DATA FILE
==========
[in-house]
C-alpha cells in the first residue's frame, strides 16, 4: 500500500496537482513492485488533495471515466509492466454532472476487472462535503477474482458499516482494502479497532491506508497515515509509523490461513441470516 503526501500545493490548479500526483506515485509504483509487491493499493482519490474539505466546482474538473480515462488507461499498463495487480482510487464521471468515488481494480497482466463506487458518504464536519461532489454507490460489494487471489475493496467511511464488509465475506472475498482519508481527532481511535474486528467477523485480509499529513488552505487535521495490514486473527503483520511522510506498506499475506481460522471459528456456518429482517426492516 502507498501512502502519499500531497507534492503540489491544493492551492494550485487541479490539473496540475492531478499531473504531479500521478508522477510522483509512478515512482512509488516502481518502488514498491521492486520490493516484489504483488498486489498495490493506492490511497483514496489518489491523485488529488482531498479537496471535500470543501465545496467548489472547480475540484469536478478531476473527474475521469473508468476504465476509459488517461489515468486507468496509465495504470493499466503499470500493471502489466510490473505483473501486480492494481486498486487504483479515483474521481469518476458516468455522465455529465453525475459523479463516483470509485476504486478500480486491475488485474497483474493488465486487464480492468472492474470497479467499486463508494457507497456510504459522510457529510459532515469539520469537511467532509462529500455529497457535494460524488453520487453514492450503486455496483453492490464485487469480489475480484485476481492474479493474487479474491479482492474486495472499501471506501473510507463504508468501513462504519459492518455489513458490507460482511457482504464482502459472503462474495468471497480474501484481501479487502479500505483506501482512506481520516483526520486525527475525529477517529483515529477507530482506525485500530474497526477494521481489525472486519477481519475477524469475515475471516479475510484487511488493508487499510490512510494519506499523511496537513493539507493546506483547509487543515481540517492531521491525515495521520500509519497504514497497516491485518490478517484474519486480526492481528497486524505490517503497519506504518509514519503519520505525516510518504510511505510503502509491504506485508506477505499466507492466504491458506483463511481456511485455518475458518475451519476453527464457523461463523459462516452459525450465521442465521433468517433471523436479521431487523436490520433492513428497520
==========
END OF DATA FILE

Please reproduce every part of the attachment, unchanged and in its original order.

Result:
[in-house]
C-alpha cells in the first residue's frame, strides 16, 4: 500500500496537482513492485488533495471515466509492466454532472476487472462535503477474482458499516482494502479497532491506508497515515509509523490461513441470516 503526501500545493490548479500526483506515485509504483509487491493499493482519490474539505466546482474538473480515462488507461499498463495487480482510487464521471468515488481494480497482466463506487458518504464536519461532489454507490460489494487471489475493496467511511464488509465475506472475498482519508481527532481511535474486528467477523485480509499529513488552505487535521495490514486473527503483520511522510506498506499475506481460522471459528456456518429482517426492516 502507498501512502502519499500531497507534492503540489491544493492551492494550485487541479490539473496540475492531478499531473504531479500521478508522477510522483509512478515512482512509488516502481518502488514498491521492486520490493516484489504483488498486489498495490493506492490511497483514496489518489491523485488529488482531498479537496471535500470543501465545496467548489472547480475540484469536478478531476473527474475521469473508468476504465476509459488517461489515468486507468496509465495504470493499466503499470500493471502489466510490473505483473501486480492494481486498486487504483479515483474521481469518476458516468455522465455529465453525475459523479463516483470509485476504486478500480486491475488485474497483474493488465486487464480492468472492474470497479467499486463508494457507497456510504459522510457529510459532515469539520469537511467532509462529500455529497457535494460524488453520487453514492450503486455496483453492490464485487469480489475480484485476481492474479493474487479474491479482492474486495472499501471506501473510507463504508468501513462504519459492518455489513458490507460482511457482504464482502459472503462474495468471497480474501484481501479487502479500505483506501482512506481520516483526520486525527475525529477517529483515529477507530482506525485500530474497526477494521481489525472486519477481519475477524469475515475471516479475510484487511488493508487499510490512510494519506499523511496537513493539507493546506483547509487543515481540517492531521491525515495521520500509519497504514497497516491485518490478517484474519486480526492481528497486524505490517503497519506504518509514519503519520505525516510518504510511505510503502509491504506485508506477505499466507492466504491458506483463511481456511485455518475458518475451519476453527464457523461463523459462516452459525450465521442465521433468517433471523436479521431487523436490520433492513428497520